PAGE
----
Public bodies that are sole trustees of charities have cropped up many times in Third Sector and on Thirdsector.co.uk in the past few months. Most recently, the Charity Commission and Department of Health have continued a year-long argument over NHS charities controlled by the hospitals and primary care trusts they are attached to.
The answer, in this case, is far from clear, but it highlights a question of good governance. Can a charity really be independent of an organisation that can appoint and dismiss its trustees, often at will? Can two bodies maintain separate identities despite having the same people in charge of both?
Even at charities that are better run than this, though, it’s surely very difficult to be a sole trustee without laying yourself open to conflicts of interest. Councillors are often likely to be excellent trustees – they’re hard-working, skilled administrators with excellent local contacts – but others will always suspect them of using the charity’s assets to boost their first master, the public body they represent.
It is far better to avoid the problem altogether. Appoint an equal number of corporate trustee representatives and independents to the board, and employ an independent manager using charitable funds. The charity is likely to be much better run.
There was a bit of lull in the rugby between England and Argentina – in fact, the whole thing was a bit of a lull – so I didn’t object too much to taking a call from a charity on a Saturday afternoon. And when the young woman said she was calling from “P&B on behalf of Save the Children”, the antennae twitched a bit: this must be none other than Pell & Bales, who have been on the naughty step a bit recently. Allegations of inappropriate remarks to cancer sufferers, ‘admin’ calls to people who don’t want to be called – you’ve probably read about it in the press. So I listened intently.
About a year ago I had a call from Save the Children that was pretty lame. The agent stumbled through a script in a monotone, sounding completely detached and uninspired. But this person was completely different: she talked in an animated, well-informed way about the new methods of feeding starving children in the east African drought. She answered questions well, paced it right, wasn’t too pushy about money. She even asked me if I was sure I could manage the direct debit increase I had agree to. It was an impeccable performance.
At the end I checked – did you say you were from Pell & Bales? “Yes,” she said. “We’re a fundraising agency in Kingston.” “Fantastic,” I said.
A bit later, when the warm glow had faded, the cynical reflex kicked in: that line about being sure you can afford it – was that that the latest way of subliminally suggesting to a man that his wallet’s not big enough, prompting him to demonstrate its hugeness to the nice female caller by offering yet more? Hmm. Maybe it’s possible to be too suspicious.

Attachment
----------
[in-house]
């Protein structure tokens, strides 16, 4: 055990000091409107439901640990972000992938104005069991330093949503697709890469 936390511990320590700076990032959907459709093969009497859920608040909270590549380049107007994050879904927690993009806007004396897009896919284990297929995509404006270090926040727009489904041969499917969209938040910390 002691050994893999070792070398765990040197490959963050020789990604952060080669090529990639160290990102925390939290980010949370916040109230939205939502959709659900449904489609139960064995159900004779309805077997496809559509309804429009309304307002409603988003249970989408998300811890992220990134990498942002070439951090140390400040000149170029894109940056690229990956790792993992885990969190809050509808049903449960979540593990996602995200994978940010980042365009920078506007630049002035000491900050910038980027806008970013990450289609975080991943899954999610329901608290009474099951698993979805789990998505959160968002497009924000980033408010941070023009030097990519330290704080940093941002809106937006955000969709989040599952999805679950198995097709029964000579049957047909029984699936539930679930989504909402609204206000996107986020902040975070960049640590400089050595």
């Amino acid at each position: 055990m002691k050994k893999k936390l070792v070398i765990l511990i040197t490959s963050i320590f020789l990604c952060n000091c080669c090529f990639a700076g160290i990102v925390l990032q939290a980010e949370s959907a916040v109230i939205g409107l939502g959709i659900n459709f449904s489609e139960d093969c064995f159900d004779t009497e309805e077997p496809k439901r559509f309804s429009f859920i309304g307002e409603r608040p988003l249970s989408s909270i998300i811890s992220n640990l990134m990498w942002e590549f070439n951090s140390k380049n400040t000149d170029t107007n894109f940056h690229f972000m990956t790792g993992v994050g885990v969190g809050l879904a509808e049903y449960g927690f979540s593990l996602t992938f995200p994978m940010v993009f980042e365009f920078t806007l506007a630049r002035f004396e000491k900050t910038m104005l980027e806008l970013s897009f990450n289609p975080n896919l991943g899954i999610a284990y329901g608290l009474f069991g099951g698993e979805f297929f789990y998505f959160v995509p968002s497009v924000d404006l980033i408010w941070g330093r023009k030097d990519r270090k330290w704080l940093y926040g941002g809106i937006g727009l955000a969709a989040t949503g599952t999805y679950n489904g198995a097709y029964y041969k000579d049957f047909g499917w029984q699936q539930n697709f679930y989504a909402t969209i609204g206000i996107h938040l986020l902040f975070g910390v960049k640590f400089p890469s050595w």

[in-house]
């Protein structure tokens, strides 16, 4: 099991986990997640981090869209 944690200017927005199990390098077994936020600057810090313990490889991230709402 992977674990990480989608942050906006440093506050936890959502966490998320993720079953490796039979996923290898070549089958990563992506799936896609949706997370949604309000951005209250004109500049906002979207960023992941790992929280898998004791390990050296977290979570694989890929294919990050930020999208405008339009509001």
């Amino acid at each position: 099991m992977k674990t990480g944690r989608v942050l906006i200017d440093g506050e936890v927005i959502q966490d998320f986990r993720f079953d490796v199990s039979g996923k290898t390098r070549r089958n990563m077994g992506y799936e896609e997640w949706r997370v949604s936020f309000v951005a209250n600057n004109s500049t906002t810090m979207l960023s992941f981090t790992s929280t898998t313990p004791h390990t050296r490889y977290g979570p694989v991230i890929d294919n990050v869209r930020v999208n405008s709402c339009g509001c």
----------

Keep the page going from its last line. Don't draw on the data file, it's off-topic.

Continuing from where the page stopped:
Another week, another nude charity calendar. Bright young internet entrepreneurs are the latest to strike
coy poses for the London Nude
Tech 2010 to raise cash for education charity Take Heart India.
Will anyone buy it?
Yes, according to the charity’s spokesman Lucian Tarnowski: the calendar is fully expected to raise its
target of £40,000, with production costs covered by sponsors and volunteers. He’s likely to be proved right, given that it’s a sleek,
professional product on sale exclusively through geeks’ favourite online
As everybody has heard once too often, they take their
cue from 1999’s Calendar Girls
of the Yorkshire WI, and you can see why they do it. Guaranteed coverage for
the ‘volunteers’, and usually the cause gets a quick mention. London Nude Tech made
the Telegraph website’s front page.
But how valuable is such press coverage to charities? The vast
majority are amateur affairs, of varying quality and made
without the charity’s knowledge or involvement.
And things can go wrong. According to this
report, Scottish Women’s Aid
found itself fielding criticism when it turned down £600 offered by a group of
women – some of whom had experienced domestic violence – who had posed for a
calendar. There was a row: the women were upset when the charity said
the cash would compromise its feminist principles.
“We’re not commenting on that any more,” says a
brisk-sounding spokeswoman. “It took up
enough of our time.”
Regardless of whether you think Scottish Women’s Aid was right or wrong, you can see what she means. Nude charity calendars might have been amusing and original ten years ago. They may even be well-meaning.
But in 2009 aren’t the knowing winks,
strategically positioned props and semi-professional photography becoming lazy and tired?